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The Spaces That Connect Us 
Joanna Demarco & Ann Dingli 

26th July - 14th August 2019




Last month, thousands of satellites were launched into space as part of long-term plans to create a satellite Internet fleet that could provide connectivity to antenna receivers all over the Earth’s surface. Moving in constant motion around the globe, the fleet could conceivably provide global Internet coverage at all times – theoretically offering Wi-Fi to the entirety of planet Earth. In the Western world in 2019, few spaces remain without constant Wi-Fi access or 3G, one of them being Green Bank – a town in America with a population of approximately 200 people, nestled in the Appalachian Mountain Range in the Pocahontas County of West Virginia.

Green Bank is home to the world’s largest fully steerable radio telescope and lies in the heart of America’s National Quiet Zone, a large area of land in which radio transmissions are heavily restricted by law to facilitate the scientific research carried out by the radio telescope and its associated observatory. Inhabitants of Green Bank are expected to live as radio-silently as possible, avoiding operating devices that use transmissions which could cause an interference with the radio telescope’s space exploratory work. Mobile phones, wireless headphones, Bluetooth devices, microwave ovens, remote controls, or anything that uses signals capable of interrupting the work of the Green Bank telescope is meticulously regulated. Internet connectivity is also limited.

The context of Green Bank is unique – scientists from around the globe travel to its remote location to partake in the enduring quest to connect to the universe beyond our planet; others have moved to the town to escape the bombardment of technology and fast-paced lifestyles. Conversely, Green Bank’s youth population is consistently thinning out; with limited connectivity making the launch of business difficult, young people leave to pursue greener career pastures. Yet Green Bank’s distinct sense of community is persistent and strong, extending to the entire county of Pocahontas – it is an attribute that may be considered rare in contemporary times.

The Spaces That Connect Us is a photographic and text-based case study of life in Green Bank and its neighbouring towns, carried out between 2018 and 2019. It explores the diverse polarities between connection and disconnection, aloneness and togetherness.

By observing the lives and experiences of individuals and groups who live in a space without constant Internet connection, the creators of the exhibition hope to create a platform that engenders conversation and reflection on humanity’s ubiquitous use of communication technologies. It also begins to question what price we pay for constant connection, and what is at stake for communities such as that of Pocahontas County when it becomes their reality too.

The Spaces That Connect Us will be showing at Valletta Contemporary, Valletta between the 26th of July and 9th August 2019. The exhibition is supported by the U.S Embassy. This project was supported by Arts Council Malta - Research Support Grant.

Joanna Demarco is a Maltese photographer who is interested in exploring social issues within her home country. Besides that, she is drawn to investigating the effects of new technologies on individuals and society at large. After having graduated in BA Communications (Hons) from the University of Malta in 2012, she went on to pursue an MA in Photojournalism and Documentary Photography at London College of Communication in 2014. Since then, she has published work in a variety of publications and for a number of organisations including Die Zeit, AFP, The Times of Malta, Trouw, The Malta Independent, Political Critique, Open Society Foundations, Transgender Europe and UNHCR, amongst others. In 2019 Joanna was selected as one of Artpil’s 30 Under 30 Women Photographers worldwide. In the same year she also became a member of the international platform Women Photograph. Her work has been exhibited in a number of exhibitions across Europe, including London, Oslo, Berlin and Vienna.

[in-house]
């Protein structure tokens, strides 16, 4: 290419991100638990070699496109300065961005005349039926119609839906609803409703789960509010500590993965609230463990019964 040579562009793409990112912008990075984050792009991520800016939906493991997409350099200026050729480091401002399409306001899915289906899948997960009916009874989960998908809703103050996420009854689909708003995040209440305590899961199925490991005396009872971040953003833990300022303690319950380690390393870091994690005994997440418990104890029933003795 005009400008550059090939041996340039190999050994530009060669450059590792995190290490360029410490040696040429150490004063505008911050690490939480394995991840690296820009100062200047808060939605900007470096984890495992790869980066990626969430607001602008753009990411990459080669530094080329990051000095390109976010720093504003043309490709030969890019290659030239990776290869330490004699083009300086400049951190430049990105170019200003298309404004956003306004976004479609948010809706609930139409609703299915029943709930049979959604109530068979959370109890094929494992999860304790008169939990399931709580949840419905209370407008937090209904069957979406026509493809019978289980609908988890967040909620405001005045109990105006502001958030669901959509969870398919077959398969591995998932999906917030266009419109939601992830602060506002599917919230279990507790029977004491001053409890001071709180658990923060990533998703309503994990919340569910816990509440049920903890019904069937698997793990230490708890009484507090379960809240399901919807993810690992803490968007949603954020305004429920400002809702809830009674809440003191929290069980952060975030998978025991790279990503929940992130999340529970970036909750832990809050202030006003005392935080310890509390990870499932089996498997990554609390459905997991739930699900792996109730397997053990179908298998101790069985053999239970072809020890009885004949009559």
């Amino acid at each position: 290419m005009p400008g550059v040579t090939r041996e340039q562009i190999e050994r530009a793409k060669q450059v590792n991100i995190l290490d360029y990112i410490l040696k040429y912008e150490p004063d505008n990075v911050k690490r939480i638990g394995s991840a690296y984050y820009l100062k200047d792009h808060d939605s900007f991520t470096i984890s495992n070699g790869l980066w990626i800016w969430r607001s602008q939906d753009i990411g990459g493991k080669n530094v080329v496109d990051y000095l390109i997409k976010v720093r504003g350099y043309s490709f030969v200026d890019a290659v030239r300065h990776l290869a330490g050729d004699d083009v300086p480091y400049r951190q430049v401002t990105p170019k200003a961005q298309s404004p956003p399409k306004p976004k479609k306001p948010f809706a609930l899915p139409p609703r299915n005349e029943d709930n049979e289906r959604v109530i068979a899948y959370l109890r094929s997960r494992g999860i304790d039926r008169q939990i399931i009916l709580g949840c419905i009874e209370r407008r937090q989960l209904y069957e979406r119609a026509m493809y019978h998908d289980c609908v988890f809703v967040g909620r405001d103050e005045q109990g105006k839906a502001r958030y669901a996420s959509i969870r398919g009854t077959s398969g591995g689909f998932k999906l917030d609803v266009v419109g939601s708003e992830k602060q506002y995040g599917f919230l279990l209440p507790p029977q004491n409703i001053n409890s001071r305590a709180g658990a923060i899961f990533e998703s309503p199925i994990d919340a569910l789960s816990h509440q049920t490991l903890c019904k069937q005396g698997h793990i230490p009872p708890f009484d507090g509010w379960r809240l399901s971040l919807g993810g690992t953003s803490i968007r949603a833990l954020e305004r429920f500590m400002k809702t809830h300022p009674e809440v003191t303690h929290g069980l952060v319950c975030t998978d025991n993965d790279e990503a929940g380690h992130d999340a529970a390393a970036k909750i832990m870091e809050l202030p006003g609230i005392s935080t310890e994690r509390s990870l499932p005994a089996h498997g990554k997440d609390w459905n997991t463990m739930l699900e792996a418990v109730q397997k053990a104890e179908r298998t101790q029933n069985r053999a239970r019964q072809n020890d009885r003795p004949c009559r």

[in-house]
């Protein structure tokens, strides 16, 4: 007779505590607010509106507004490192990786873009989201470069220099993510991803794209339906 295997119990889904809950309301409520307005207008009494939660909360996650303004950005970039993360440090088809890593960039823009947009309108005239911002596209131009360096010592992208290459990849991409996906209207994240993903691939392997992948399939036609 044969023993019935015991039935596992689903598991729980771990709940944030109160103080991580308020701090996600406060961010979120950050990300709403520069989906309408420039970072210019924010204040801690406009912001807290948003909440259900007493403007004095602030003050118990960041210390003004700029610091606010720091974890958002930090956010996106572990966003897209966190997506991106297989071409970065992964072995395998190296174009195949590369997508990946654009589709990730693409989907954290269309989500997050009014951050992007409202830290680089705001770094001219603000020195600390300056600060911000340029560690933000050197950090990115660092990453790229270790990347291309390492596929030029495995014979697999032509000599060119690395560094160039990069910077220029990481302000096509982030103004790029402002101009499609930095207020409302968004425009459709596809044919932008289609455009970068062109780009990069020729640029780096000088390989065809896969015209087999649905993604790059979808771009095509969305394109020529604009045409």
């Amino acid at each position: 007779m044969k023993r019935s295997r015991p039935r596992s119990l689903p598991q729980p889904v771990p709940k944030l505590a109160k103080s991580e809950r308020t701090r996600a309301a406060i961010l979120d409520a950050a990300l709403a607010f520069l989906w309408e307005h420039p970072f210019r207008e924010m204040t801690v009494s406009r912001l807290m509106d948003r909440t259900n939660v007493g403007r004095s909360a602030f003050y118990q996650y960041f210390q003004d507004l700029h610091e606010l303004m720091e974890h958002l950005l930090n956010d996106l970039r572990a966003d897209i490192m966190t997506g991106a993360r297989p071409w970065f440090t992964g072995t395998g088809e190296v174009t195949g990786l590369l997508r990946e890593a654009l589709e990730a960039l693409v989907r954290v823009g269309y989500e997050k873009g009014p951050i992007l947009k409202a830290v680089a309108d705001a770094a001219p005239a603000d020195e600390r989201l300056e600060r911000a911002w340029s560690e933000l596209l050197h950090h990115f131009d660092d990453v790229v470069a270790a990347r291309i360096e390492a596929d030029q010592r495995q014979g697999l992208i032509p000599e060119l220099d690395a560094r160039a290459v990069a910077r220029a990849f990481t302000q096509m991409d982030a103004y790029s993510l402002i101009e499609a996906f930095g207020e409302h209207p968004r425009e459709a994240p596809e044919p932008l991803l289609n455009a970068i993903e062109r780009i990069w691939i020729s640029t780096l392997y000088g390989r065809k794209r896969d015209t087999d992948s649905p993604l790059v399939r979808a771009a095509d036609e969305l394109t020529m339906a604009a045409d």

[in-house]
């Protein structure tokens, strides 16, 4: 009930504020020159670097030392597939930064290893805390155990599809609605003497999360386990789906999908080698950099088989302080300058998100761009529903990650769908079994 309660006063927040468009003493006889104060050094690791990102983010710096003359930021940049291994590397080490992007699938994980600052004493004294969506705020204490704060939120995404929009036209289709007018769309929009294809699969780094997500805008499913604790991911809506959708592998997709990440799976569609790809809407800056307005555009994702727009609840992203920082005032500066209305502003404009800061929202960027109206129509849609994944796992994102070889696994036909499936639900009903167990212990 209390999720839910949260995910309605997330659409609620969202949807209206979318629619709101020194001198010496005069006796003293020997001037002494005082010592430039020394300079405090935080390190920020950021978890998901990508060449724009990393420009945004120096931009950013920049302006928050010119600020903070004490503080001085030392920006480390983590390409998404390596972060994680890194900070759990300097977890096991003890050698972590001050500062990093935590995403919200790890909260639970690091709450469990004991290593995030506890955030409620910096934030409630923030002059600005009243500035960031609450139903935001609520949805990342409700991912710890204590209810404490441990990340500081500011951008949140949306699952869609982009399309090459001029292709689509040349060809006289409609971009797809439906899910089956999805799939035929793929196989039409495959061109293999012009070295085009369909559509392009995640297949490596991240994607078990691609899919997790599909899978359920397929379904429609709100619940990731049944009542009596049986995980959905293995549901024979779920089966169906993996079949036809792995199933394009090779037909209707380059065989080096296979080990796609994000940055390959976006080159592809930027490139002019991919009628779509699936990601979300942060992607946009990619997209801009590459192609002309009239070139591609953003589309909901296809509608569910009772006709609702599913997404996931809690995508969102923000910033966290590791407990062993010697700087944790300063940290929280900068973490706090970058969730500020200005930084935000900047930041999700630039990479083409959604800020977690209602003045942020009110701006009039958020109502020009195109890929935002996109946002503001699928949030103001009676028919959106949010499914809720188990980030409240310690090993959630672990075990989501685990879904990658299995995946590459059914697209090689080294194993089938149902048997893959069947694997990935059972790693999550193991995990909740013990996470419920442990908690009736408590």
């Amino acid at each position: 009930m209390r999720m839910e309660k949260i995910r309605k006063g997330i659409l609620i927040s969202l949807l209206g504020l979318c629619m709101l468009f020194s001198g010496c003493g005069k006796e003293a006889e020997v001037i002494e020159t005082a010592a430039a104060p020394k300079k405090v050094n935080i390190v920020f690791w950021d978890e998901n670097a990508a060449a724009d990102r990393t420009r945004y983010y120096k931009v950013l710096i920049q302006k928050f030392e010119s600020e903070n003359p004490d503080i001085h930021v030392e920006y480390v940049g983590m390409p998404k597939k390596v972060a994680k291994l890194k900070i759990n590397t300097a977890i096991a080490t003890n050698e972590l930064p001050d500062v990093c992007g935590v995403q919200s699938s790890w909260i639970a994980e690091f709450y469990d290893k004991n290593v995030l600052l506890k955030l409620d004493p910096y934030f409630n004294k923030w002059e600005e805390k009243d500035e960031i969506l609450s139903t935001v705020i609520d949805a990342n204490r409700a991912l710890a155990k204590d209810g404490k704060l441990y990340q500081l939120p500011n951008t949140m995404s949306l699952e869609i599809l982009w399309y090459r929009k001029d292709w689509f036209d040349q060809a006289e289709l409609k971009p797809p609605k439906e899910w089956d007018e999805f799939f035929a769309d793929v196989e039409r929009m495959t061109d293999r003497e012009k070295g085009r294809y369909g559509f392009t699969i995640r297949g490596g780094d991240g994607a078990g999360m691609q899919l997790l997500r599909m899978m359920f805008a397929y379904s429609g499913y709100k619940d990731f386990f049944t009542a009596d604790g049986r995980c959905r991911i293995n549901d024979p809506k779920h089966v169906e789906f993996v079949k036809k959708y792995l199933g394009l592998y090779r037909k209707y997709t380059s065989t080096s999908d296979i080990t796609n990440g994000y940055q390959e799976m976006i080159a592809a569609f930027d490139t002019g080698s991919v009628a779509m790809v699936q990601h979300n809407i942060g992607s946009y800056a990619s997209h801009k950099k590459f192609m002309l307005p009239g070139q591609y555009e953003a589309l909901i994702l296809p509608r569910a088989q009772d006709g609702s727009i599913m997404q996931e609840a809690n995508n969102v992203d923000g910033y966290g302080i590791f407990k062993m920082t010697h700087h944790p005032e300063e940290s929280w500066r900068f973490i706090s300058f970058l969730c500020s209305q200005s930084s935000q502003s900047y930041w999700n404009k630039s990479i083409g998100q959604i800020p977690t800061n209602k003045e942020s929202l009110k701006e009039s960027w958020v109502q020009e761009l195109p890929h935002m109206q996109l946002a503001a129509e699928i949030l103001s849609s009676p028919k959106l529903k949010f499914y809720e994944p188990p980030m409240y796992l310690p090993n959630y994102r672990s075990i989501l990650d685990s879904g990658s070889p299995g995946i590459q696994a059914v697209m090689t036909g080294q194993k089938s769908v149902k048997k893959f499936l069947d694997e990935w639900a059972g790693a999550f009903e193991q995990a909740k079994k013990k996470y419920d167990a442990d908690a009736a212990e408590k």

Ann Dingli is an art and design writer living in London. She holds an M.A. in Art History from the University of Malta and an M.A. in Design Criticism from the University of the Arts, London, for which her research focused on regional Modernist architecture and the interrogation of writing modes used to describe place, respectively. Her thesis, How do we write place?, was featured in the TransEuropa Festival 2013 – an international festival promoting political and cultural exchange across Europe. Ann has edited two books on art and design (V001, Malta, 2018; Please, don’t be a dick, London, 2014) and has contributed via writing or editing to diverse print and online publications including Artpaper, The Times of Malta, The Architect, Materialist Magazine and Market Café Mag. She is most interested in the advocation of young designers and architects; using text as a tool to bring art and design to a wider audience; and the developing use of online platforms in the art and design world. Aside from her freelance writing and editing, Ann has worked as a content consultant and communications professional for artists and architects in Malta and London, including RIBA Stirling Prize winners, dRMM Architects, and AIA Institute Honour Award for Architecture winners, Adjaye Associates.

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